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Old 08-27-2015, 09:23 AM   #1
biosboy4
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Round Robin DNS


Hello,

Does anyone here have experience in using RR DNS for High Availability?

I'm not talking geography here, just a simple server failover using dns.
I'm setting up an email server for educational purposes and I want to see if I can get a failover without going with some expensive solution like Doubletake, or VMwareFT.

Also, if there are other free solutions besides dns, I'm all ears for that too.

Thanks,

PS: the servers will most likely be backing up consistently using a plain ole xover cable. (Haven't figured out how to accomplish that for free yet but that's the plan.)
 
Old 08-27-2015, 11:31 AM   #2
lazydog
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Using RR DNS for HA is a bad idea. Here is my reasoning why:

1. DNS has no idea of when a server goes down so it is going to continue to server the bad ip address.

2. You have to manually change DNS to get it to stop issuing the bad ip address.

3. DNS records have a TTL on them. Depending on the TTL other clients/server will keep the bad record until the TTL expires.

4. Setting a short TTL on DNS record causes unnecessary traffic on the internet and your DNS server to get hammered.

5. Round Robin != Fail over.

What you could do is add a third box. This box would run iptables and forward your traffic on to the main server and once that server is off line forward the traffic onto the other box. This would be done with a monitoring script that would watch the main server and when it goes down re-write your rule so that traffic is router the failover server.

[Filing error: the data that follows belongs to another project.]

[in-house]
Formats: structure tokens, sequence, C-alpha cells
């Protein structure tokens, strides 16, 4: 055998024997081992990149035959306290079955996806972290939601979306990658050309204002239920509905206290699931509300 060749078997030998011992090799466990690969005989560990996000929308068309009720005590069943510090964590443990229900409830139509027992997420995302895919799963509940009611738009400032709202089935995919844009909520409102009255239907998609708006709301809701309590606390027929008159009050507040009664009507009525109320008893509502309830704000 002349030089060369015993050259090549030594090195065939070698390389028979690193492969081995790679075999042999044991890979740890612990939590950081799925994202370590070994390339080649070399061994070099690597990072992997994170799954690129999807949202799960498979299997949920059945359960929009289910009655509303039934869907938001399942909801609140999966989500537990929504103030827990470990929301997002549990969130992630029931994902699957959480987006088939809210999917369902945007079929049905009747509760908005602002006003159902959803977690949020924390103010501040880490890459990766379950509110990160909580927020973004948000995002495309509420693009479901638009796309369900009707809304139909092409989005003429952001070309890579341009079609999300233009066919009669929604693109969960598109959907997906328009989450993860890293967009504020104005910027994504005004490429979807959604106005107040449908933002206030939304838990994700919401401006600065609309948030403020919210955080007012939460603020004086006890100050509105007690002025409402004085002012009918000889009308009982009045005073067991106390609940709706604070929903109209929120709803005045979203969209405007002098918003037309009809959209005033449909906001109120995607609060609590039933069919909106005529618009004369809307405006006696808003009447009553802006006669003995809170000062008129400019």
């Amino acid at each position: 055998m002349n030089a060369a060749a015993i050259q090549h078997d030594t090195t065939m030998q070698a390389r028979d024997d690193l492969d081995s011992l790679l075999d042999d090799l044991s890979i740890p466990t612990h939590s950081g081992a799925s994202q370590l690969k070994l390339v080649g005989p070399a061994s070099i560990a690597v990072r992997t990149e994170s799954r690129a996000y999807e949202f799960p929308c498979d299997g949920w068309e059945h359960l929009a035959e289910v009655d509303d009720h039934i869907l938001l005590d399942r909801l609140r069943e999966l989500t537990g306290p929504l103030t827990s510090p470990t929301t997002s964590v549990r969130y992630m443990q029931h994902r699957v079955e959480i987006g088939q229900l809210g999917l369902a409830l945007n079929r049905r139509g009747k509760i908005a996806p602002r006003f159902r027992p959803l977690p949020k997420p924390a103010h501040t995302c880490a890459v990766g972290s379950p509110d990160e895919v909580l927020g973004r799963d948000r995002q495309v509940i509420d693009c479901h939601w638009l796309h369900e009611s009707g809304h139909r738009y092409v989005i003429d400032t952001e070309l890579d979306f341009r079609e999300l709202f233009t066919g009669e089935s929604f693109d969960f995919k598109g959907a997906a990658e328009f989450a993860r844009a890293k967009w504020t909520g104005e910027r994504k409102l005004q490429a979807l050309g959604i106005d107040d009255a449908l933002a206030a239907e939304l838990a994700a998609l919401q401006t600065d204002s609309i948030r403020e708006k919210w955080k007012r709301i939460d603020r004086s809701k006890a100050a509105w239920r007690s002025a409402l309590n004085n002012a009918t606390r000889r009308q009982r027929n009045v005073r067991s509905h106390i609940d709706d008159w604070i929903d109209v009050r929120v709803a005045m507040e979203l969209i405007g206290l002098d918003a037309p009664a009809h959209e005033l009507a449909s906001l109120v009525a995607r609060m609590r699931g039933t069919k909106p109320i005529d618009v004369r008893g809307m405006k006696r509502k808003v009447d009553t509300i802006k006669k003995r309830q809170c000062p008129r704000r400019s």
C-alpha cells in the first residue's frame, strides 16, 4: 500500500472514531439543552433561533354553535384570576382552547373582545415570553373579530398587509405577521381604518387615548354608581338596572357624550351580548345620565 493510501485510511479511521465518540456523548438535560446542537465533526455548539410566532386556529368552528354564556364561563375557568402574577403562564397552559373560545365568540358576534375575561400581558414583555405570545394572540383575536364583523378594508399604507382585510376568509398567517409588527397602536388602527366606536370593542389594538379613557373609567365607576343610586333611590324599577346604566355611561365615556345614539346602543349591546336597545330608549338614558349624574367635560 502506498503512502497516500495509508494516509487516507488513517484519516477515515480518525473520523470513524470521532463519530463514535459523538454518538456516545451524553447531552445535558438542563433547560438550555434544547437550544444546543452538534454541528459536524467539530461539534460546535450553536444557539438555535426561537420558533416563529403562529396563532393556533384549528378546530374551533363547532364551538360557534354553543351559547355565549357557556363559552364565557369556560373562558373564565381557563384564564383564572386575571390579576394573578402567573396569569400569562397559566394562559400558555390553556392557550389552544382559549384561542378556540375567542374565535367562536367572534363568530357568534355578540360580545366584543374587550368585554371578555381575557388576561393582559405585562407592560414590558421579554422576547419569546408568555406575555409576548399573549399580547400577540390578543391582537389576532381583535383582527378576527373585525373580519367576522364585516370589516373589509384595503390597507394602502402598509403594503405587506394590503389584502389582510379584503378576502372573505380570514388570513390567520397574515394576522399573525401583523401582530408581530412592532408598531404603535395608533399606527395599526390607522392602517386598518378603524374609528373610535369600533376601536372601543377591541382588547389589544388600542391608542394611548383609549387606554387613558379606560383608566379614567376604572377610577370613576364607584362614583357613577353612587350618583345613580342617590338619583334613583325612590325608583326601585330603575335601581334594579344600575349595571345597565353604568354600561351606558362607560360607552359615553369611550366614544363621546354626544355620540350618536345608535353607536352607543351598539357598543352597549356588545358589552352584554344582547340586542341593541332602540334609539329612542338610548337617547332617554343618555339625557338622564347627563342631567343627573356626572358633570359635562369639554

Old 08-27-2015, 01:54 PM   #3
brebs
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Quote:
Originally Posted by lazydog View Post
Round Robin != Fail over.
Yes, but it *is* a simple, easy, reasonable approximation, when it is assumed that the client will *retry*, and that the retry will not stubbornly always stick to the same IP address as previously.

Therefore your arguments are invalid
 
Old 08-28-2015, 08:36 AM   #4
lazydog
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Quote:
Originally Posted by brebs View Post
Yes, but it *is* a simple, easy, reasonable approximation, when it is assumed that the client will *retry*, and that the retry will not stubbornly always stick to the same IP address as previously.

Therefore your arguments are invalid
There is where you are mistaking. It will stick with the same address until the TTL has expired or cached information has been manually cleared. Only then will the client request the ip address again from DNS and then you cannot be sure they will get the working one unless you have changed your DNS setting before they made the new request.
 
Old 08-28-2015, 08:56 AM   #5
brebs
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Quote:
Originally Posted by lazydog View Post
Only then will the client request the ip address again
So? The 2 IP addresses should *already* be in the DNS - it's not a case of the DNS *changing*.

It is up to the *client* to perform the "round-robin" switcharound.
 
Old 08-28-2015, 09:57 AM   #6
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Round Robin for Mail?
http://classicyuppie.com/idea-dns-cr...-2-mx-records/
 
  


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